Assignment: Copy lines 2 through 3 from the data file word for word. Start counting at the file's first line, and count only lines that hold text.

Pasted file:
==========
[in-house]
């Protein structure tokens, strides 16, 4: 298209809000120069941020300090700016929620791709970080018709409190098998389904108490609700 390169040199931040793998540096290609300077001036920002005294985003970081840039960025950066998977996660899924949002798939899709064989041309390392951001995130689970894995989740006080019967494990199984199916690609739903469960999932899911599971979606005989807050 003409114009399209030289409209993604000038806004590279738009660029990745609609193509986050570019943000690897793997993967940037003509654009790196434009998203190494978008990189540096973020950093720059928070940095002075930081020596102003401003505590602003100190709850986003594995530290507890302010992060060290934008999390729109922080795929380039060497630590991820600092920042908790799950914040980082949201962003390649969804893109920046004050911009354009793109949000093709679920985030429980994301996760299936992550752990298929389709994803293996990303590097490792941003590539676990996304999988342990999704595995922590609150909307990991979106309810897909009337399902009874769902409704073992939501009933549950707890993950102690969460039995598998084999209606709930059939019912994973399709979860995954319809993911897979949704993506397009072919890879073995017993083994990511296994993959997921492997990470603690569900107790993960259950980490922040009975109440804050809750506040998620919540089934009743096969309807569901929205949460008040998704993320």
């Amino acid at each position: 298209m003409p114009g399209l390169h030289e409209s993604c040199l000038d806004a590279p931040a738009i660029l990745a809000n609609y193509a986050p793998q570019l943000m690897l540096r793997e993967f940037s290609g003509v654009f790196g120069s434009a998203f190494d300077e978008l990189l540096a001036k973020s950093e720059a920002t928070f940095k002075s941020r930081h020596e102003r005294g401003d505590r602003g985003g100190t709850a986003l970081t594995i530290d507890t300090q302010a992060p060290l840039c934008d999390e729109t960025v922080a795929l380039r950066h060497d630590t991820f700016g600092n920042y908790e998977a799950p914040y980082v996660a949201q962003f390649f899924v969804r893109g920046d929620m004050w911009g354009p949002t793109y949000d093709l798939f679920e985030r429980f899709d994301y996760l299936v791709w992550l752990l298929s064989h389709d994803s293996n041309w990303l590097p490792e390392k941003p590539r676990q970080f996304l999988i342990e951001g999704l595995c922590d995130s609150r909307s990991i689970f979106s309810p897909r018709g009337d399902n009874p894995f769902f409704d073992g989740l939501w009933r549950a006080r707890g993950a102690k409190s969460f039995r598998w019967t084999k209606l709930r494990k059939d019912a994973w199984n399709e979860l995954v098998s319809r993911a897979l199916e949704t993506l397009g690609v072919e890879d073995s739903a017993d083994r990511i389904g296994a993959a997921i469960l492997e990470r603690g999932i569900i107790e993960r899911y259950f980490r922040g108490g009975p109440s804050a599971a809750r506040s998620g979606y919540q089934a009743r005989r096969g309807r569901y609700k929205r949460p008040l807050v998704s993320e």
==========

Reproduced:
């Protein structure tokens, strides 16, 4: 298209809000120069941020300090700016929620791709970080018709409190098998389904108490609700 390169040199931040793998540096290609300077001036920002005294985003970081840039960025950066998977996660899924949002798939899709064989041309390392951001995130689970894995989740006080019967494990199984199916690609739903469960999932899911599971979606005989807050 003409114009399209030289409209993604000038806004590279738009660029990745609609193509986050570019943000690897793997993967940037003509654009790196434009998203190494978008990189540096973020950093720059928070940095002075930081020596102003401003505590602003100190709850986003594995530290507890302010992060060290934008999390729109922080795929380039060497630590991820600092920042908790799950914040980082949201962003390649969804893109920046004050911009354009793109949000093709679920985030429980994301996760299936992550752990298929389709994803293996990303590097490792941003590539676990996304999988342990999704595995922590609150909307990991979106309810897909009337399902009874769902409704073992939501009933549950707890993950102690969460039995598998084999209606709930059939019912994973399709979860995954319809993911897979949704993506397009072919890879073995017993083994990511296994993959997921492997990470603690569900107790993960259950980490922040009975109440804050809750506040998620919540089934009743096969309807569901929205949460008040998704993320």
């Amino acid at each position: 298209m003409p114009g399209l390169h030289e409209s993604c040199l000038d806004a590279p931040a738009i660029l990745a809000n609609y193509a986050p793998q570019l943000m690897l540096r793997e993967f940037s290609g003509v654009f790196g120069s434009a998203f190494d300077e978008l990189l540096a001036k973020s950093e720059a920002t928070f940095k002075s941020r930081h020596e102003r005294g401003d505590r602003g985003g100190t709850a986003l970081t594995i530290d507890t300090q302010a992060p060290l840039c934008d999390e729109t960025v922080a795929l380039r950066h060497d630590t991820f700016g600092n920042y908790e998977a799950p914040y980082v996660a949201q962003f390649f899924v969804r893109g920046d929620m004050w911009g354009p949002t793109y949000d093709l798939f679920e985030r429980f899709d994301y996760l299936v791709w992550l752990l298929s064989h389709d994803s293996n041309w990303l590097p490792e390392k941003p590539r676990q970080f996304l999988i342990e951001g999704l595995c922590d995130s609150r909307s990991i689970f979106s309810p897909r018709g009337d399902n009874p894995f769902f409704d073992g989740l939501w009933r549950a006080r707890g993950a102690k409190s969460f039995r598998w019967t084999k209606l709930r494990k059939d019912a994973w199984n399709e979860l995954v098998s319809r993911a897979l199916e949704t993506l397009g690609v072919e890879d073995s739903a017993d083994r990511i389904g296994a993959a997921i469960l492997e990470r603690g999932i569900i107790e993960r899911y259950f980490r922040g108490g009975p109440s804050a599971a809750r506040s998620g979606y919540q089934a009743r005989r096969g309807r569901y609700k929205r949460p008040l807050v998704s993320e």